I first heard D2G on the DC-produced Hard Bars, a 2011 collaborative effort with fellow Chicago hip-hop artist, Vic Spencer. While I knew what to expect from Spencer and to an extent, DC, it was D2G’s performance that not only caught me off guard, but forced me to look at Chicago’s rap and hip-hop scene in an almost completely different way. Far too often rife with gang references and odes to violent acts, Chicago’s rap and hip-hop landscape can appear very watered down to some. And, not to dismiss trap artists like Lil’ Durk, Chief Keef and King Louie, but I always knew that there were artists who more accurately represented the struggle and desire to overcome it, in a less materialistic, self-centered way. Enter, D2G.

In December of 2011, D2G released The Blood Diamond Tape. Sixteen tracks long with features from Spencer, Lili K, Jay Rashard, A.M. and others, it was a very solid project, from start to finish. Evident was the fact that not only could D2G rap, but he actually gave a shit about his craft. Similar to Lil’ Wayne on Tha Carter, you could hear the hunger in D2G’s verses. You simply cannot listen to “Mom’s Prayin'” and tell me that D2G is half-assing it on the track. Period.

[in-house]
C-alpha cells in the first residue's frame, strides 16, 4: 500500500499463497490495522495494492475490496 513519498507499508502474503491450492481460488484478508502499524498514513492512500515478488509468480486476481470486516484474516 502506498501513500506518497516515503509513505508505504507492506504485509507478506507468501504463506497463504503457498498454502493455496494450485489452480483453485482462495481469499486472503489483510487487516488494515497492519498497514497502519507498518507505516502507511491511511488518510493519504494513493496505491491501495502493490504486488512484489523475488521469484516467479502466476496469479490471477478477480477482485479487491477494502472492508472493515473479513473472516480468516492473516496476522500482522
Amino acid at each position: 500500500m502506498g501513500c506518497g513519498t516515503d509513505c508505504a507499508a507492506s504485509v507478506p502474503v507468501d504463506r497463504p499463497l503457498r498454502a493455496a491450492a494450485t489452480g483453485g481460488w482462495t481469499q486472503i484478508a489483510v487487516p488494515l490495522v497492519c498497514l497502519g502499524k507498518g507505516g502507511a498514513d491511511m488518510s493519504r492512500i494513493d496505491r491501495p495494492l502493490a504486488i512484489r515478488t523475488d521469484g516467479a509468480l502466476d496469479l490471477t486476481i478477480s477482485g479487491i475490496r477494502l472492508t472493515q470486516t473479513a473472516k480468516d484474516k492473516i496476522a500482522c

After a 2012 that seemingly came and went for just about everyone, whether in the music industry or not, D2G gifted us on his birthday, July 9, 2013, with July 9th: A Cancer Story. Holy shit, what a mixtape. What. A. Mixtape. I reviewed it earlier on this site, and if I were forced to review it again today, my opinion of it would probably be even more glowing and positive.

I listen to an awful lot of hip-hop and it’s not often that I can sit down and listen to a project in its entirety without thinking that the artist is bullshitting me, at some point. It happens; the need to appeal to your fans who are borderline hip-hop purists and those who simply want to hear good music without the requirement of it actually speaking to them in any way, shape or form. Maybe it’s harsh to call addressing the needs of one’s entire fanbase “bullshitting,” but it is frustrating to listen to such code-switching. D2G’s struggles are not mine, and mine are not his. However, to hear the raw effort on J9: ACS made me a believer in D2G. I have faith that D2G can establish himself as one of the premier hip-hop artists in Chicago, for years to come.